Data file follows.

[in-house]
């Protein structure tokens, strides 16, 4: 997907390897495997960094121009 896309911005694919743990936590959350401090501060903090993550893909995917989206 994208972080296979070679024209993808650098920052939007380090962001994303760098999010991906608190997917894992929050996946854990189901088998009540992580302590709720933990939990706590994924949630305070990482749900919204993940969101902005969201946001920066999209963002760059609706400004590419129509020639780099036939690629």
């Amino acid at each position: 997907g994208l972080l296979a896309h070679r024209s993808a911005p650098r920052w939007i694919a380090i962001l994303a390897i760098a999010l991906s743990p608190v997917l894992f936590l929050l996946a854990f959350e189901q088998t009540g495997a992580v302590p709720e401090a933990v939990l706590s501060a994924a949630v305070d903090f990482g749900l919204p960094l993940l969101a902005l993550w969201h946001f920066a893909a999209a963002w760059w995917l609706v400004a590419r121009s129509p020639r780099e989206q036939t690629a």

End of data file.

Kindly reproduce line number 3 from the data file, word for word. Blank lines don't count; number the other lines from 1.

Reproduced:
């Amino acid at each position: 997907g994208l972080l296979a896309h070679r024209s993808a911005p650098r920052w939007i694919a380090i962001l994303a390897i760098a999010l991906s743990p608190v997917l894992f936590l929050l996946a854990f959350e189901q088998t009540g495997a992580v302590p709720e401090a933990v939990l706590s501060a994924a949630v305070d903090f990482g749900l919204p960094l993940l969101a902005l993550w969201h946001f920066a893909a999209a963002w760059w995917l609706v400004a590419r121009s129509p020639r780099e989206q036939t690629a």